So good, They made two of it – Toro Rosso

The year was 2005 and Red Bull Racing were looking to grow their brand in F1 for both the short and long term. As lady luck would have it, such an opportunity presented itself at the end of that season. Scuderia Toro Rosso (STR) was born, and the rest as they say, is history.

The struggling Minardi team was sold to Red Bull owner Dietrich Mateschitz at the end of 2005, when he entered into an equal ownership agreement with F1 legend Gerhard Berger, which lasted until 2008 when the Red Bull team took full ownership.

Credit: Getty Images / Red Bull Content Pool

Designed to serve as a vehicle for the development of their junior drivers before they could be promoted to the RBR senior team, STR has nurtured the talent of the many young drivers, the most notable of which is 4-time champion, Sebastian Vettel.

It was in an STR that Vettel took the first win of his legendary career when he shook up the paddock with a pole to victory drive at the 2008 Italian Grand Prix. He is, to this date, responsible for the only STR win in F1. His victory proved to be the catalyst for his amazing season, which earned him a promotion to the RBR senior team in 2009…. And we all know how that went!

Mateschitz’s vision of creating a sustainable future for his maverick brand in F1, had immediately paid dividends, which has again been repeated by the outstanding talent that is Max Verstappen.

Even though this season has been one to forget for the Dutch driver, his win soon after promotion to RBR again underlined the need for STR in keeping young talent in the paddock, especially given that tenure in F1 is uncertain to say the least. His efforts in the 2015 season resulted in RBR scoring the most points in their history in terms of the constructors rankings.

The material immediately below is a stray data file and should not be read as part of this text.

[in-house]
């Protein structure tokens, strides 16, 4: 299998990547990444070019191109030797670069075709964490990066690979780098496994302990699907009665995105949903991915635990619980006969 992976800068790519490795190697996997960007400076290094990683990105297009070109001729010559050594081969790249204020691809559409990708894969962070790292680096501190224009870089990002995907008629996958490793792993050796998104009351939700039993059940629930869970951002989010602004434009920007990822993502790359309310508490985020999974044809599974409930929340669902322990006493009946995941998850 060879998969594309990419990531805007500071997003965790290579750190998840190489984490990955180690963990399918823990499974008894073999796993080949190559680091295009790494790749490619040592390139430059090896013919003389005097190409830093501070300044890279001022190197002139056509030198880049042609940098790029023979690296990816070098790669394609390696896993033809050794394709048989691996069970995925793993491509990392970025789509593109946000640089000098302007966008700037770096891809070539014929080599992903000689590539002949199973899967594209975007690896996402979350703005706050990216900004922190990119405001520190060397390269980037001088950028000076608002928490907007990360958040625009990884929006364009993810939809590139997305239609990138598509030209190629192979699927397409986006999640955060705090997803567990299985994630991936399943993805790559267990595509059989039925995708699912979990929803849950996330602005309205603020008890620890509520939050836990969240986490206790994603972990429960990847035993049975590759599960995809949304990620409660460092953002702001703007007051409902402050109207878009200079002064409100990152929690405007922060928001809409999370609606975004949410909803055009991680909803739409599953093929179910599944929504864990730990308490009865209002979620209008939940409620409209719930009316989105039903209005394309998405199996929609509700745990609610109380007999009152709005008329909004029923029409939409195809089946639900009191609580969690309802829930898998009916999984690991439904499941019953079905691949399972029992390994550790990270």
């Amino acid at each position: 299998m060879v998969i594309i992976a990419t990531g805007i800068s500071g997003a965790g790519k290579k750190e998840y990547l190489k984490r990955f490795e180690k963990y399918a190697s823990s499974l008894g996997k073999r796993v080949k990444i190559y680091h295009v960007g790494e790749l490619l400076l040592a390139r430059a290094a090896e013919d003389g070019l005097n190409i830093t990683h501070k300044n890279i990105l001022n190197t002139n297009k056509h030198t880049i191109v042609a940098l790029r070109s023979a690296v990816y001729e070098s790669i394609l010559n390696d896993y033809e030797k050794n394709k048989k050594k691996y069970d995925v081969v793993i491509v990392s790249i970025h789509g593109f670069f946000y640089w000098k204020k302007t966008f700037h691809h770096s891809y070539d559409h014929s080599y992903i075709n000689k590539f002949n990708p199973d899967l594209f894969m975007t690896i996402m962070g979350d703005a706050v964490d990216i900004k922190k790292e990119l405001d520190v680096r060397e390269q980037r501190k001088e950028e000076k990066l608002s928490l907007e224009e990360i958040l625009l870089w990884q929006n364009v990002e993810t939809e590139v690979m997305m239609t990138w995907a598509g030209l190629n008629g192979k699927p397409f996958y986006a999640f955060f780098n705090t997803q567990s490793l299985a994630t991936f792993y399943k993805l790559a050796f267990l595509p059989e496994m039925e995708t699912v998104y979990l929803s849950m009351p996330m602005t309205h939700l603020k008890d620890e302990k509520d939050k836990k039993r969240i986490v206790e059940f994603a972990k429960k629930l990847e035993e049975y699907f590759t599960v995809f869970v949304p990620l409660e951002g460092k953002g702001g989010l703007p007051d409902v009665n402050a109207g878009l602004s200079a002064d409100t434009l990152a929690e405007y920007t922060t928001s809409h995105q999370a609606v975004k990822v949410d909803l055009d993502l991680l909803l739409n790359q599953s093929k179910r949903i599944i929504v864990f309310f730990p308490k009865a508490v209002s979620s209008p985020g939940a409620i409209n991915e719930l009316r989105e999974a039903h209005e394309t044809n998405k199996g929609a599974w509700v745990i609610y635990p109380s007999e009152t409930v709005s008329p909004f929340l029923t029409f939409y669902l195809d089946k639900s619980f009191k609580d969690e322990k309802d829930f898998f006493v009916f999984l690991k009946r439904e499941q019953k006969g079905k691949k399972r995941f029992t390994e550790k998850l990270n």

DRAMA DRAMA

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That’s not to say it has been all wine and roses for the team. Early on in their tenure, questions were raised of an unfair advantage that STR had gained as a result of their RBR link. The team had struggled with performance and handling issues, which had been alleviated to an extent during Vettel’s sterling 2008 season.

2016 saw STR find themselves inadvertently in the middle of a motorsport storm, when Daniil Kvyat, then driving for RBR was sent back to STR for further development, and replaced in the senior team by Verstappen, to the chagrin of a large contingent of F1 fans.  The malcontent died down however, with Verstappen’s success at RBR.

WHAT CAN WE LEARN

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There are lessons to learn in the RBR/STR journey, not the least of which is the value of a team that can act both as a developmental vehicle and retain some independence. STR also doesn’t follow a traditional “use the same engine as the parent team” model which is a departure from the usual in F1. But it is their treatment of younger drivers that stands out.

Teams often face the problem of developmental drivers, who usually run the odd FP1 session or in DTM/GP2, coming into the F1 team with little experience of the rigours associated with full time F1 driving. STR has allowed the younger drivers a way of developing their skills “on the job”, so as to speak, giving them a full shot at the F1 world and arguably a better chance when they are eventually promoted to the RBR team or even join another team on the grid.

Currently Carlos Sainz and Daniil Kyvat helm the machines at STR and while they have struggled a bit this season, the upcoming tracks should suit their style of driving and keep them in the mix for points.

We shall wait and see.

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